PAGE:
Monday, May 27, 2013
Give Me Everything You Have: On Being Stalked
After James teaches a seminar at an MFA program, a student named Nasreen (not her real name) begins contacting him for advice. They strike up a cordial email correspondence until one day it become less cordial and more creepy. Nasreen begins intimating that she has feelings James, who in turn makes it clear that he is a happily married man and is not interested. Nasreen moves quickly from creepy to all-out stalker and in time, full-on psychotic. Even as James publishes this account, she continues to reach out to him.
I was morbidly engrossed in this book from the moment I picked it up. I enjoy Lasdun's writing style, and I liked his references to literature sprinkled throughout the book. The more Nasreen amped up her communication, the more I couldn't walk away from the car wreck of her obsession. I appreciated Lasdun telling this story from his point of view, the stalked--this book was completely subjective and I liked it that way.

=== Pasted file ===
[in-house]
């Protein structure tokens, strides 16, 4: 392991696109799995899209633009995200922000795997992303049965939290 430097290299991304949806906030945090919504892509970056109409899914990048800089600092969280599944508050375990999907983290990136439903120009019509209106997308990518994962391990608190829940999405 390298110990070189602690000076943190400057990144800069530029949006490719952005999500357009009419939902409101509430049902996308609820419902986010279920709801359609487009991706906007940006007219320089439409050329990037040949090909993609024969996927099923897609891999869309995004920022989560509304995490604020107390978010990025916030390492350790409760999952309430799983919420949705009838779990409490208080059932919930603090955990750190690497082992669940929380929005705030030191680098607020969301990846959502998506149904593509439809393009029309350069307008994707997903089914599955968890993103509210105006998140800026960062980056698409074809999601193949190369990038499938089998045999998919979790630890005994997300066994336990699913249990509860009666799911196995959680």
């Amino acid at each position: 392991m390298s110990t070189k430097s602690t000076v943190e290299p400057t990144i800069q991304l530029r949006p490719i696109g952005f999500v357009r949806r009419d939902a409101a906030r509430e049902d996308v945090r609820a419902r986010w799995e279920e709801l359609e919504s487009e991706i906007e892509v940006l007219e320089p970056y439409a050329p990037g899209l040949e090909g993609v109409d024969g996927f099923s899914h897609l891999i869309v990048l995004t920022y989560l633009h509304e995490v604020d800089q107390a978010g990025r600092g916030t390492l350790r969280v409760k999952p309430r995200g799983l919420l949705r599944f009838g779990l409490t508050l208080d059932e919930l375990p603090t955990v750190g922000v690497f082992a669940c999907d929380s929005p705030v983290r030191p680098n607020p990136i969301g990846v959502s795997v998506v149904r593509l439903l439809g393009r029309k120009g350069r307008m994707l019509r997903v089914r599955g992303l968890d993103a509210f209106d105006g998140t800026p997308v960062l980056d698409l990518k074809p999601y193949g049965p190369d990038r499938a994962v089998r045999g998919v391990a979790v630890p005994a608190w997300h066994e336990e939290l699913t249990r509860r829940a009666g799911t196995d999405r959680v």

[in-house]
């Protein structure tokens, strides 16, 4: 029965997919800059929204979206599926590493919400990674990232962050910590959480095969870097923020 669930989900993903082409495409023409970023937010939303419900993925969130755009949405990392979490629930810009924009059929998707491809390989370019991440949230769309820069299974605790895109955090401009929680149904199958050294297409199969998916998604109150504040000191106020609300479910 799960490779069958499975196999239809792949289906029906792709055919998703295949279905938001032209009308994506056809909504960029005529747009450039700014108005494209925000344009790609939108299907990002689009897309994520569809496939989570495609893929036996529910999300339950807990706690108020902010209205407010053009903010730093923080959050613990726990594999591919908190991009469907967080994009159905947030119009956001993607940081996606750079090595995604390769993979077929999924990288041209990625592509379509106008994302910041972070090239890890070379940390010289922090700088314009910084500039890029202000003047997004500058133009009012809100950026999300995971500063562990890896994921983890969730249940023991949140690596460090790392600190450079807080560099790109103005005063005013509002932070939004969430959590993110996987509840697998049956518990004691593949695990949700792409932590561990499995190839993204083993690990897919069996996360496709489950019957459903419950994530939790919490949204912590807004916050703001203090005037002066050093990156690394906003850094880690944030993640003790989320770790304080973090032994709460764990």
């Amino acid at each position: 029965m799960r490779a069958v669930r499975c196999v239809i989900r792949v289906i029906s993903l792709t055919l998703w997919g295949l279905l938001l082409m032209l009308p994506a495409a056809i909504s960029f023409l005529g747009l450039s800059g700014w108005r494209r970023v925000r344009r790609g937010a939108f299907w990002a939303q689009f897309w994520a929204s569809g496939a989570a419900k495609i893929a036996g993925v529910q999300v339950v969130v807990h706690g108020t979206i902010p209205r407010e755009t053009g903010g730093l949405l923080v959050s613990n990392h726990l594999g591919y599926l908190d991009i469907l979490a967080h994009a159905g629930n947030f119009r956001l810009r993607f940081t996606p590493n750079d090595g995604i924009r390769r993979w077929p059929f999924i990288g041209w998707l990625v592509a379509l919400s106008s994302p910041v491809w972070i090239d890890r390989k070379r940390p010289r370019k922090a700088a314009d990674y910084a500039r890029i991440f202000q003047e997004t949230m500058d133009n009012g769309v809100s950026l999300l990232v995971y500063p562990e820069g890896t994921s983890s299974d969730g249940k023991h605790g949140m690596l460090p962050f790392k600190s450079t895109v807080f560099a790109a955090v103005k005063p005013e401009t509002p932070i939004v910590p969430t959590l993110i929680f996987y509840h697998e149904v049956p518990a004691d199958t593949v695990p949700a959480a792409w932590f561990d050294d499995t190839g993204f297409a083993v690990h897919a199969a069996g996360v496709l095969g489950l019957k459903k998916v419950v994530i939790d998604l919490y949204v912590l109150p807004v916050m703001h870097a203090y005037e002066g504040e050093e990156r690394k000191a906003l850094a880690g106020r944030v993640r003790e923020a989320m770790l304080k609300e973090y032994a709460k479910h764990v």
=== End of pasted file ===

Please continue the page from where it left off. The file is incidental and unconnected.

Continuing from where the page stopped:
I found it so interesting that Lasdun spends the middle part of the book examining his own feelings and role in this theater of obsession. He asks himself what he could have done to change it, and he constantly searches for ways to end it, contacting the FBI, the police, and his friends and colleagues whom Nasreen also has under her watch. This woman's obsession is relentless--she contacts all of his supervisors where he teaches, she sabotages his online authorial presence, and never seems to sleep in her quest to ruin Lasdun's life. I couldn't help but wonder how this woman could possibly even hold down a job with the amount of sabotage she constantly waves in Lasdun's face.
All of this to say, I think this book was well worth the hours I spent with it.
For you to own. Kindle on left, hard copy on right.